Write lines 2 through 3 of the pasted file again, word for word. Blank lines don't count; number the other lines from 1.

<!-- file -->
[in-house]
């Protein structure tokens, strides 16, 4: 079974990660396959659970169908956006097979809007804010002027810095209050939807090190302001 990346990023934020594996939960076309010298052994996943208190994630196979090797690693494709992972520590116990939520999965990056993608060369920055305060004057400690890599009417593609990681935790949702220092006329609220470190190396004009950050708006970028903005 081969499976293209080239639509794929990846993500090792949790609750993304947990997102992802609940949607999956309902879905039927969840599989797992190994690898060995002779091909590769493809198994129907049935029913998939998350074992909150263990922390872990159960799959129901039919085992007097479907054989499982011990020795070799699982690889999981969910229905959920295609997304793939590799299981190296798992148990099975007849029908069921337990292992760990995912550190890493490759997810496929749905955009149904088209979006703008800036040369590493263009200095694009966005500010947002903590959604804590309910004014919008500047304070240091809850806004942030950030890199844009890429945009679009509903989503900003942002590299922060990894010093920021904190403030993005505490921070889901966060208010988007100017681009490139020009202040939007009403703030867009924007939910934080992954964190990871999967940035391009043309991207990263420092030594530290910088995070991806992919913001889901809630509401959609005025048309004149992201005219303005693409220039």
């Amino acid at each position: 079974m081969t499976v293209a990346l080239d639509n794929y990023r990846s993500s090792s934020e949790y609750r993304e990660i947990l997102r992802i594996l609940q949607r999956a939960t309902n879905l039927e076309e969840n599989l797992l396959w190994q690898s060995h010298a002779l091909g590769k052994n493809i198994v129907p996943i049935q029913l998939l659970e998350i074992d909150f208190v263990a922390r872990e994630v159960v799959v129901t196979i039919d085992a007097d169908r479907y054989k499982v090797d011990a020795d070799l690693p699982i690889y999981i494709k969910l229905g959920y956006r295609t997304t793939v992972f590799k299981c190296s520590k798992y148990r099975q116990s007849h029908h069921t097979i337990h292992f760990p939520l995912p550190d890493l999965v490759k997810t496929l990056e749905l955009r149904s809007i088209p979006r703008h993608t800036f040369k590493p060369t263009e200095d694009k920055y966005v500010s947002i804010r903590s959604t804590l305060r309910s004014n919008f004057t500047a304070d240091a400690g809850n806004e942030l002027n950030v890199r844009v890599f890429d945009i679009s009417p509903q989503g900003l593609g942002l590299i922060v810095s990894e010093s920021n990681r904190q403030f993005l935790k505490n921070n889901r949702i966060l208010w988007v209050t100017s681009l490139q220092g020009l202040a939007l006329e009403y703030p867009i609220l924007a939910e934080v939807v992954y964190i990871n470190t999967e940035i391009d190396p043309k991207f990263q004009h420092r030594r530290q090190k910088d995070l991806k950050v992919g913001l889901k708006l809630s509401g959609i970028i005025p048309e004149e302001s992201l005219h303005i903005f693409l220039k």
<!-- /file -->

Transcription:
């Protein structure tokens, strides 16, 4: 079974990660396959659970169908956006097979809007804010002027810095209050939807090190302001 990346990023934020594996939960076309010298052994996943208190994630196979090797690693494709992972520590116990939520999965990056993608060369920055305060004057400690890599009417593609990681935790949702220092006329609220470190190396004009950050708006970028903005 081969499976293209080239639509794929990846993500090792949790609750993304947990997102992802609940949607999956309902879905039927969840599989797992190994690898060995002779091909590769493809198994129907049935029913998939998350074992909150263990922390872990159960799959129901039919085992007097479907054989499982011990020795070799699982690889999981969910229905959920295609997304793939590799299981190296798992148990099975007849029908069921337990292992760990995912550190890493490759997810496929749905955009149904088209979006703008800036040369590493263009200095694009966005500010947002903590959604804590309910004014919008500047304070240091809850806004942030950030890199844009890429945009679009509903989503900003942002590299922060990894010093920021904190403030993005505490921070889901966060208010988007100017681009490139020009202040939007009403703030867009924007939910934080992954964190990871999967940035391009043309991207990263420092030594530290910088995070991806992919913001889901809630509401959609005025048309004149992201005219303005693409220039």
């Amino acid at each position: 079974m081969t499976v293209a990346l080239d639509n794929y990023r990846s993500s090792s934020e949790y609750r993304e990660i947990l997102r992802i594996l609940q949607r999956a939960t309902n879905l039927e076309e969840n599989l797992l396959w190994q690898s060995h010298a002779l091909g590769k052994n493809i198994v129907p996943i049935q029913l998939l659970e998350i074992d909150f208190v263990a922390r872990e994630v159960v799959v129901t196979i039919d085992a007097d169908r479907y054989k499982v090797d011990a020795d070799l690693p699982i690889y999981i494709k969910l229905g959920y956006r295609t997304t793939v992972f590799k299981c190296s520590k798992y148990r099975q116990s007849h029908h069921t097979i337990h292992f760990p939520l995912p550190d890493l999965v490759k997810t496929l990056e749905l955009r149904s809007i088209p979006r703008h993608t800036f040369k590493p060369t263009e200095d694009k920055y966005v500010s947002i804010r903590s959604t804590l305060r309910s004014n919008f004057t500047a304070d240091a400690g809850n806004e942030l002027n950030v890199r844009v890599f890429d945009i679009s009417p509903q989503g900003l593609g942002l590299i922060v810095s990894e010093s920021n990681r904190q403030f993005l935790k505490n921070n889901r949702i966060l208010w988007v209050t100017s681009l490139q220092g020009l202040a939007l006329e009403y703030p867009i609220l924007a939910e934080v939807v992954y964190i990871n470190t999967e940035i391009d190396p043309k991207f990263q004009h420092r030594r530290q090190k910088d995070l991806k950050v992919g913001l889901k708006l809630s509401g959609i970028i005025p048309e004149e302001s992201l005219h303005i903005f693409l220039k």